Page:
First, there is the electrical system of the transmission. In older vehicles there was either no electronics, or they were very limited. In the transmissions of today’s vehicles, everything is electrical. You've got a computer that watches all of the sensors, commands the shift solenoid to change the clutches that are being applied, learns the driving habits of the person driving (no I’m not joking, they really do learn your driving habits), and a bunch of other tasks. As well as, speed sensors, shift solenoids, range sensors, neutral safety switches, fluid pressure switches, and much more. When any part of the electrical system fails, you get what’s referred to as “limp mode”. This means that you've got one forward gear, and reverse. A quick note about reverse, it’s always hydraulically or mechanically controlled, so if reverse doesn’t operate, you've got a serious internal failure. Back to the electronics. When you're transmission goes into “limp mode”, the check engine light will come on, and you'll get a vague sounding DTC that gives you next to nothing, as far as helpful information. Something like this “P0750- Shift Solenoid A Malfunction”. That’s not going to be very useful to you to know that code. To make things even better, there are usually several codes present. They may all refer to the same problem, but it’s also somewhat likely that there is more than one problem being represented by these DTC’s. All you need to do is figure out how many issues are present, and how to fix them. More about that in a minute.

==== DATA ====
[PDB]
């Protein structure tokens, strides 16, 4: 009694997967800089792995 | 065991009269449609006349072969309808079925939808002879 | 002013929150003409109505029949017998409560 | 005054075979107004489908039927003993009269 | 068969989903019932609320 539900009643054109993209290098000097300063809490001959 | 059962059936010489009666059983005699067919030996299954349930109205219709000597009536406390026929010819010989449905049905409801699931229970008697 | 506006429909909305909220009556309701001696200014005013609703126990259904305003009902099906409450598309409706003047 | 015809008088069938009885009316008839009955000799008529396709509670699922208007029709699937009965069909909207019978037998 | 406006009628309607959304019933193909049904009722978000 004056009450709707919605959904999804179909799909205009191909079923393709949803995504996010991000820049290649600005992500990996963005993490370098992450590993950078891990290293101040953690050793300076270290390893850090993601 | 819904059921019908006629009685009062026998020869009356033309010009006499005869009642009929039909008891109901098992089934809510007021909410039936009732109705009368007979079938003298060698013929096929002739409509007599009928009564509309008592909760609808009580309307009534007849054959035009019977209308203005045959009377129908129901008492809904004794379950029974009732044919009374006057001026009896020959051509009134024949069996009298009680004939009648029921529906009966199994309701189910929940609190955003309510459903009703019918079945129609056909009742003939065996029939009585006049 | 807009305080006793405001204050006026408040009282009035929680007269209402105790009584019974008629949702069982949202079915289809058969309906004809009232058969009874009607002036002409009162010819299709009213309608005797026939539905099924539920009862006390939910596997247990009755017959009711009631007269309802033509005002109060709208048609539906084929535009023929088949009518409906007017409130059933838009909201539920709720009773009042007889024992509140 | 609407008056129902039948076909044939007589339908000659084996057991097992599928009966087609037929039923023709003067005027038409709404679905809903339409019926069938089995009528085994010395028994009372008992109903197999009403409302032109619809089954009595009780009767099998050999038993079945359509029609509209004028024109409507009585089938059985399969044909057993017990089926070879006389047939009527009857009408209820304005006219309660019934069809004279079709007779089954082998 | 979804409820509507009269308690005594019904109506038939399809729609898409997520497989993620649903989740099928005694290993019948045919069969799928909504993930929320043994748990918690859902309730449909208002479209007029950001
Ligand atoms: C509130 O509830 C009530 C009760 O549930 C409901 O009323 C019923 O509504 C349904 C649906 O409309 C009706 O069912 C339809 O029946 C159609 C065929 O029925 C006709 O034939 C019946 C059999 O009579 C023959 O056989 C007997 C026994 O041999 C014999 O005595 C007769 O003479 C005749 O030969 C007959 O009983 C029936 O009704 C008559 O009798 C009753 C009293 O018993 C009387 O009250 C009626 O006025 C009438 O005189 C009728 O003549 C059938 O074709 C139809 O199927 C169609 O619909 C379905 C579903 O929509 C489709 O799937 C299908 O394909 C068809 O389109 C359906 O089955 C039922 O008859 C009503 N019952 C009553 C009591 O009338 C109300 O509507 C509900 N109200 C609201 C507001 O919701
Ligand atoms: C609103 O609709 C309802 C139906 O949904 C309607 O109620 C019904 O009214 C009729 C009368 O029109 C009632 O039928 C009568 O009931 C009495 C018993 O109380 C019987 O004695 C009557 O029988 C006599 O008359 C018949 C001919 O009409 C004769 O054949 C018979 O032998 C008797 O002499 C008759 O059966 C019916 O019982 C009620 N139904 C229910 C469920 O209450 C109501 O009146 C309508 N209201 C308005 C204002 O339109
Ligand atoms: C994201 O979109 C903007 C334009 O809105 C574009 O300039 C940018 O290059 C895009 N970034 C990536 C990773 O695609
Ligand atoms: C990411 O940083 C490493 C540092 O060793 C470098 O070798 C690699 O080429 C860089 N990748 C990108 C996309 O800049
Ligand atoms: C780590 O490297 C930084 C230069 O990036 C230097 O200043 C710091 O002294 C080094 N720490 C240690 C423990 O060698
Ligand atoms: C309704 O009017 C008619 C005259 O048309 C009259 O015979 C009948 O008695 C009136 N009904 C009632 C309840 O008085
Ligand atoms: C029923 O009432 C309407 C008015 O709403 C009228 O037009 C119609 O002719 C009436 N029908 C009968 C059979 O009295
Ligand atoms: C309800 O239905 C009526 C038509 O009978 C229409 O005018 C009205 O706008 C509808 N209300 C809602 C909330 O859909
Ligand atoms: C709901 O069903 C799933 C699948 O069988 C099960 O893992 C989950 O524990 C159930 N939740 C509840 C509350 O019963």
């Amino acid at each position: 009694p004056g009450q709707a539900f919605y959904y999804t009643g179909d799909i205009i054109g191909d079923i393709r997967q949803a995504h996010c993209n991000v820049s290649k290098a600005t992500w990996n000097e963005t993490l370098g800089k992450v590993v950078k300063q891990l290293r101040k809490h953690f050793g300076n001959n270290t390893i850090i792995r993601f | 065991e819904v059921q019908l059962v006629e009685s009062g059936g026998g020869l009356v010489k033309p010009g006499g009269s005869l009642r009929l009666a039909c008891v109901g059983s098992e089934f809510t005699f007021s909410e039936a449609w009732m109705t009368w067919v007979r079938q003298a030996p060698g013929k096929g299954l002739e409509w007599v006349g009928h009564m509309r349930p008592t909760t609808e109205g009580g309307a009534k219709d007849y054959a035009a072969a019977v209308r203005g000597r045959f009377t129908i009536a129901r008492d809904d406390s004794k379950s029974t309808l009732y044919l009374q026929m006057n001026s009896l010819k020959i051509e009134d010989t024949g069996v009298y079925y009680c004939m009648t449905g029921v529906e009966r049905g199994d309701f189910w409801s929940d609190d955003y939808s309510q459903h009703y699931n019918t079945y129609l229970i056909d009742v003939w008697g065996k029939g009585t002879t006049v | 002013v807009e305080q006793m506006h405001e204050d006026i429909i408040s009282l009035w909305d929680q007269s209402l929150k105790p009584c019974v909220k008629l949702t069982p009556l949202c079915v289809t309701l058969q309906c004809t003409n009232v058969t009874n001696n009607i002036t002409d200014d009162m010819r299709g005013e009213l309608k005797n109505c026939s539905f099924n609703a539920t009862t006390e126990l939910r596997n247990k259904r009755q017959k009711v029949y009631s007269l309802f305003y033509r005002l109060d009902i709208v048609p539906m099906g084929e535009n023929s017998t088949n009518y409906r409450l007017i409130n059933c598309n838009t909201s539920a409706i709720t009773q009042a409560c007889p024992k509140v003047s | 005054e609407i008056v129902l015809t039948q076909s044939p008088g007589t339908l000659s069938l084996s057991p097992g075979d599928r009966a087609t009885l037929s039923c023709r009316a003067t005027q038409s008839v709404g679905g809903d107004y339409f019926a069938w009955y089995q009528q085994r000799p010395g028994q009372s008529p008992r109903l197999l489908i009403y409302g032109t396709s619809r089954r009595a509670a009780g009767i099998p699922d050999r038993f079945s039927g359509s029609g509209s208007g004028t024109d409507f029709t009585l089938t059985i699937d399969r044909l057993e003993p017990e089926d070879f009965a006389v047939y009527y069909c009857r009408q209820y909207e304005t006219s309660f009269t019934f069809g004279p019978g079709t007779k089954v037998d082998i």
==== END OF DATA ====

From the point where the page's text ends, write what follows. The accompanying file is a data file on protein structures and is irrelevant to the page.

Second, is the hydraulic system of your transmission. This is a part of your transmission that is extremely technical and boring. I won’t waste much of our time together, making your brain hurt with all of the technical information contained in hydraulic operating theory. There are a few important things to know about it though. The main one is this: a liquid cannot be compressed. This is the entire idea behind making a fluid do your bidding. You can squeeze it as hard as you want, and it won't shrink in size or volume. Instead it will move to the area of the least resistance. So when you pressurize a liquid, and give it a defined path to travel, it will be able to accomplish a variety of tasks like: clamping, moving an object, inflating a bladder, and one of the most important, lubrication, to name a few. The fluid in your transmission is it’s life blood. Without it, you won't be going anywhere.